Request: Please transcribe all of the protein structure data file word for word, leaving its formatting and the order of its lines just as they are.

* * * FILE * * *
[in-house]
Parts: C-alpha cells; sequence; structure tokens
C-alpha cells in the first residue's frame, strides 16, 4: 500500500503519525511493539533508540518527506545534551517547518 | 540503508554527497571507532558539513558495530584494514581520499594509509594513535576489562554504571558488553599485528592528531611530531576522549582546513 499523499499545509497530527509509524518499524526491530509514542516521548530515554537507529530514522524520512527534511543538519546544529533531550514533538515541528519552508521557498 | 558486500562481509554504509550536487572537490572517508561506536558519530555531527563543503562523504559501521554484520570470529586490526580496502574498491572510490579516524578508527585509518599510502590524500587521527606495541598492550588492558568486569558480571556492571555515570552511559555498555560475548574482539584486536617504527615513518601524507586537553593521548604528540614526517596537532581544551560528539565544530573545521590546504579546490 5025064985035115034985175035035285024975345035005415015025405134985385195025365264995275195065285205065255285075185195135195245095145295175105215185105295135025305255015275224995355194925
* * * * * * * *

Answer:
[in-house]
Parts: C-alpha cells; sequence; structure tokens
C-alpha cells in the first residue's frame, strides 16, 4: 500500500503519525511493539533508540518527506545534551517547518 | 540503508554527497571507532558539513558495530584494514581520499594509509594513535576489562554504571558488553599485528592528531611530531576522549582546513 499523499499545509497530527509509524518499524526491530509514542516521548530515554537507529530514522524520512527534511543538519546544529533531550514533538515541528519552508521557498 | 558486500562481509554504509550536487572537490572517508561506536558519530555531527563543503562523504559501521554484520570470529586490526580496502574498491572510490579516524578508527585509518599510502590524500587521527606495541598492550588492558568486569558480571556492571555515570552511559555498555560475548574482539584486536617504527615513518601524507586537553593521548604528540614526517596537532581544551560528539565544530573545521590546504579546490 5025064985035115034985175035035285024975345035005415015025405134985385195025365264995275195065285205065255285075185195135195245095145295175105215185105295135025305255015275224995355194925